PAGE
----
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Teff troubles


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#1 TooFast4U

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Posted 13 October 2008 - 07:56 AM

Everybody who raised some teff this year...how'd you get along with it?

Our 6-acre experiment with it was extremely disappointing. Rain prevented getting it planted early enough to get 3 cuttings--we only got 2.

Then frequent rains and high humidity/low temp's made both cuttings *very* difficult to dry. I'm certain the 1st cutting was as dry as any other grass hay we made, but the bales are "dusty" with a little bit of mold. The second cutting just wouldn't dry as temps cooled, and since we needed to leave on our two-day vacation (two days--yes, we really live large here) I finally had to put it up as baleage, not small squares for the horse hay market (I knew it was still a bit damp but tried to bale it...moisture tester said it was 45%!!)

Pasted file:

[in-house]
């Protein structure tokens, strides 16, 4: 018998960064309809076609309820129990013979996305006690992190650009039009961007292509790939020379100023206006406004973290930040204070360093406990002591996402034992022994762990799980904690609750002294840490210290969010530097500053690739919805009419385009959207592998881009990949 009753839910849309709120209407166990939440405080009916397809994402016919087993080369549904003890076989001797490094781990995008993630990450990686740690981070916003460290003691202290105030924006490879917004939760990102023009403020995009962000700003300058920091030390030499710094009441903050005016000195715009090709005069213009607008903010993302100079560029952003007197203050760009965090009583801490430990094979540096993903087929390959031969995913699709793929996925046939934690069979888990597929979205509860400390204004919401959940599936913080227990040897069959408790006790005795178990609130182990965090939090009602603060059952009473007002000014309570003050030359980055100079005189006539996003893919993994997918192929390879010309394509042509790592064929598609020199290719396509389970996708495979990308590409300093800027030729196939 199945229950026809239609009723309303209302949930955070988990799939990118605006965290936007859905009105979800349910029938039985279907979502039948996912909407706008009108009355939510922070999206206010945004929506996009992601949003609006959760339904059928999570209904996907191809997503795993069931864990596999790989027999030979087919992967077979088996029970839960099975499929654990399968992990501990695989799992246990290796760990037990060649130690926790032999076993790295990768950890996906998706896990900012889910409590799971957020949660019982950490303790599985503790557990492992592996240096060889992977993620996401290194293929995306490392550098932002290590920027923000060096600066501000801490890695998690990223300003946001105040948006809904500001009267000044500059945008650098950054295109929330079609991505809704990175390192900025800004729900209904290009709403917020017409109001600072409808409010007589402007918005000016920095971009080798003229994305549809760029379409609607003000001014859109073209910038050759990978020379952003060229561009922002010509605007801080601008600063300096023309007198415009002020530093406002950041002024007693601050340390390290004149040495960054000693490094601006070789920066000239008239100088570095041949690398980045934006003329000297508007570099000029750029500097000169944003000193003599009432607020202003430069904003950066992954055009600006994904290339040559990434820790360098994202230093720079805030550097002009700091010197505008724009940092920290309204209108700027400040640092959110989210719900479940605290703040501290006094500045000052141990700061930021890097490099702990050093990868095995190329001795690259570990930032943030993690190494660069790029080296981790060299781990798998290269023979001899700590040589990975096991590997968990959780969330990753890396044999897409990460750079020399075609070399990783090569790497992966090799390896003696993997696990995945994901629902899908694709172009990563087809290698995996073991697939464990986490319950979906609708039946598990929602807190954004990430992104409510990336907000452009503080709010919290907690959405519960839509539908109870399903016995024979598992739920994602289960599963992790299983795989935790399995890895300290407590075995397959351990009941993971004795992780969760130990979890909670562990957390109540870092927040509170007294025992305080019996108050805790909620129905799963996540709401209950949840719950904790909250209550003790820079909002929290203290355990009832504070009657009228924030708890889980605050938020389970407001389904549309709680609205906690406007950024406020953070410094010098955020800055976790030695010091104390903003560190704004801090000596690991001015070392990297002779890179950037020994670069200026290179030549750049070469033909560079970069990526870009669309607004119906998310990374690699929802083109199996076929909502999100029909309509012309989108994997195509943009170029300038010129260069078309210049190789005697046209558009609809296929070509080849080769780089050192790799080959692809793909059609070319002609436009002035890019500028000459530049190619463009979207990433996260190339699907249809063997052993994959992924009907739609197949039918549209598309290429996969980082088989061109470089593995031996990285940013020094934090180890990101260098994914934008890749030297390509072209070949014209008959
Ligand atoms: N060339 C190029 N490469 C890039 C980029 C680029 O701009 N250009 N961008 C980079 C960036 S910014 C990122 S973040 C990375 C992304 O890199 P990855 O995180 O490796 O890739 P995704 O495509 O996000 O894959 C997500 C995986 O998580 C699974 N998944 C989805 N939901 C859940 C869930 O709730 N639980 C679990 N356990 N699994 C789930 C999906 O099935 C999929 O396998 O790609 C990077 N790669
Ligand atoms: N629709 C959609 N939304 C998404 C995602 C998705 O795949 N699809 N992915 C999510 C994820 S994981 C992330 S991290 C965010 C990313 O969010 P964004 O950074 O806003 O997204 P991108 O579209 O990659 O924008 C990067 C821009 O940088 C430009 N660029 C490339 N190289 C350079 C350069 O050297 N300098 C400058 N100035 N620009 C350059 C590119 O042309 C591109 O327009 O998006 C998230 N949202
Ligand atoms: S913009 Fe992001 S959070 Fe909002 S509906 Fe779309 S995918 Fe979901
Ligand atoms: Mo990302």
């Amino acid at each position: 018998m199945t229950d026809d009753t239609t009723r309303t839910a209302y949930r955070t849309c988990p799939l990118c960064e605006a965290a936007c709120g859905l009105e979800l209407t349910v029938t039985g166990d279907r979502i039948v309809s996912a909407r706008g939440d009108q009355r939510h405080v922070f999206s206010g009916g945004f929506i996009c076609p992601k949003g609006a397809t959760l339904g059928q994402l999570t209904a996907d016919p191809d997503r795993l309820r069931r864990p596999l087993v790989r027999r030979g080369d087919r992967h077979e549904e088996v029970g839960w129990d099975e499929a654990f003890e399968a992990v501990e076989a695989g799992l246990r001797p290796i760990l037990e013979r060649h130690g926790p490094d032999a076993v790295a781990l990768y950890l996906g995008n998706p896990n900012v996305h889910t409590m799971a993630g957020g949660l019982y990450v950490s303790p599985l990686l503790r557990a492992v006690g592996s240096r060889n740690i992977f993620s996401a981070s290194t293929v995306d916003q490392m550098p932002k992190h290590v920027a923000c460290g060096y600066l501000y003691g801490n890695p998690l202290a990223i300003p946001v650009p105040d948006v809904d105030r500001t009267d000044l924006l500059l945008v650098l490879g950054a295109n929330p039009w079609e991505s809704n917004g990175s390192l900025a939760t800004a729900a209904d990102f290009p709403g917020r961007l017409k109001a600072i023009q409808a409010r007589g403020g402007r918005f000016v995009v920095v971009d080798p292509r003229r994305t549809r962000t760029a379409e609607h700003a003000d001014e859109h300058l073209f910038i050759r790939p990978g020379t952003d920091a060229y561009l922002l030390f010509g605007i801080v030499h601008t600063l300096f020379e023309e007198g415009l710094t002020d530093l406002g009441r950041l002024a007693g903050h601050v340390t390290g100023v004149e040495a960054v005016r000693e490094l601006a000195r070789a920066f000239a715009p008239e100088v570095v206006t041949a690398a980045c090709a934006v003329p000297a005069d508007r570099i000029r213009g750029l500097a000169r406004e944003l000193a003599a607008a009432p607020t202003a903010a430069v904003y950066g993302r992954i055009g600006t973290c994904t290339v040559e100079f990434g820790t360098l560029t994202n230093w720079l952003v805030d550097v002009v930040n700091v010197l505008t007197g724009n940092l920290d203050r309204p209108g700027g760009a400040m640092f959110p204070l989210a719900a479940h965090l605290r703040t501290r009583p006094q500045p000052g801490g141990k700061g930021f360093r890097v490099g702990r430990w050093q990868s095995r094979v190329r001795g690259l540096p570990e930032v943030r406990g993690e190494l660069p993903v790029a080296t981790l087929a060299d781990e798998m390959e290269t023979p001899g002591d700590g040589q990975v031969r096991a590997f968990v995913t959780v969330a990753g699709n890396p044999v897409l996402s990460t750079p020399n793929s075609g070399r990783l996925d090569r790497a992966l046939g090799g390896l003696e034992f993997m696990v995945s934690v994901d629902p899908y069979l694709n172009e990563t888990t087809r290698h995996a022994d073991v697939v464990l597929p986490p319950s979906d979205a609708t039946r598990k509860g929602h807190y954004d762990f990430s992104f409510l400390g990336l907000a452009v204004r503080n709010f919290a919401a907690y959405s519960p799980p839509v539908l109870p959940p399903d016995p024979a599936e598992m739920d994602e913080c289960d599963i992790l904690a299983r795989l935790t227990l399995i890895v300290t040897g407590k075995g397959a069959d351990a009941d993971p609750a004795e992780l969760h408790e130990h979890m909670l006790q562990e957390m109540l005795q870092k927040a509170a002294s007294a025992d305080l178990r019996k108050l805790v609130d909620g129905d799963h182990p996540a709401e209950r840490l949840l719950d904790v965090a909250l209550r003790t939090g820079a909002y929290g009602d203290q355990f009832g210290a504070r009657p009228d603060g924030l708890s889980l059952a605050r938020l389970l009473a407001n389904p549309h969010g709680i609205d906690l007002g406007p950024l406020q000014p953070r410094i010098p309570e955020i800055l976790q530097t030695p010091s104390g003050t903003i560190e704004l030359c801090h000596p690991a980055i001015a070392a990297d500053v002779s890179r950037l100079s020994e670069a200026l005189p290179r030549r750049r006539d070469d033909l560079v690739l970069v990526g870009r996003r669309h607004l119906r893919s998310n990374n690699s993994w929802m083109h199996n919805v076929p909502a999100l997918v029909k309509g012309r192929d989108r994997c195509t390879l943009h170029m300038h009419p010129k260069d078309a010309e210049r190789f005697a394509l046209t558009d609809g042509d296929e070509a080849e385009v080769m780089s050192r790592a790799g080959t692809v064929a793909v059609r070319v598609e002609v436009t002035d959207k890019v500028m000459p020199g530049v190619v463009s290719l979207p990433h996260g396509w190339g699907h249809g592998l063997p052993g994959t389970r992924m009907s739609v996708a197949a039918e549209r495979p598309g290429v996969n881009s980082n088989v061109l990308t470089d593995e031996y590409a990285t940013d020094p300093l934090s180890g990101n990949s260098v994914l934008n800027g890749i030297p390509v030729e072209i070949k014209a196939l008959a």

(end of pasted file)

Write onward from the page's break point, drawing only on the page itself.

By the way, first cutting was tedded 2x, second cutting was much lighter and thinner and tedded 1x.

Anyway, seems to me that teff's problem here in humid Missouri is that you need 95-degree days and low humidity to get it dried.

What are your experiences?

#2 Production Acres

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Posted 13 October 2008 - 08:56 AM